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Acuity, A Mutual Insurance Co. v. Jade Enterprises

United States District Court, E.D. Kentucky, Central Division, Lexington

January 30, 2014



KARL S. FORESTER, Senior District Judge.

This matter is currently before the Court upon the motion of the Defendant, Harold Jolly, to dismiss this declaratory judgment action based on the holding in Grand Trunk Western Railroad Co. v. Consolidated Rail Corp., 746 F.2d 323 (6th Cir. 1984). For the reasons set forth below, the Court agrees that dismissal of the claims without prejudice is appropriate.


On May 4, 2013, the defendant, Harold Jolly, an employee of the co-defendant, Jade Enterprises, was involved in an automobile accident in Madison County, Kentucky. Both automobiles involved in Jolly's accident were owned by Jade Enterprises. Jade Enterprises contends that Jolly voluntarily agreed to pay for the property damage to the vehicles. After Jolly later refused to pay for the property damage, Jade Enterprises filed a property damage claim in Madison County District Court on July 26, 2013. Specifically, Jade Enterprises alleged breach of contract for payment of damages caused to two of its trucks in the amount of $3, 815.83. Jolly subsequently asserted a counterclaim against Jade Enterprises, alleging a number of employment-related claims against Jade Enterprises. As a result, the matter was transferred to Madison Circuit Court, where it is currently pending.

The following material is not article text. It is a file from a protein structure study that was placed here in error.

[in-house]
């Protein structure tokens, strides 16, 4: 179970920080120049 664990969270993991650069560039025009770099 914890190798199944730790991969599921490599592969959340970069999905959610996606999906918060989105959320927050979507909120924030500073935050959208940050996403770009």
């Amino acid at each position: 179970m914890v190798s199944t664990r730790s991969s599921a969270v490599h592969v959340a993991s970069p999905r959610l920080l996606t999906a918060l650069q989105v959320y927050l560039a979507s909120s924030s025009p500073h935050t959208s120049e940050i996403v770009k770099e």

Acuity, a Mutual Insurance Company ("Acuity"), the plaintiff in this action, insures Jade Enterprises. However, due to the nature of the claims asserted against Jade Enterprises and the insuring agreement and exclusions in the policy, Acuity contends that Jade Enterprises is not entitled to any coverage for the losses and/or claims asserted in Jolly's Counterclaim. Acuity now petitions this Court pursuant to the Declaratory Judgment Act, 28 U.S.C. § 2201, to adjudicate and determine the rights and responsibilities it has under the contract of insurance issued to Jade Enterprises [DE #1]. Although Acuity's Complaint names both Jolly and Jade Enterprises as defendants, the record does not reflect service upon Jade Enterprises, and there is no evidence that Jade Enterprises has been served with the summons or Complaint. Jolly, however, has filed this motion to dismiss, arguing that the Court should exercise its discretion to decline to decide this declaratory judgment action [DE #5].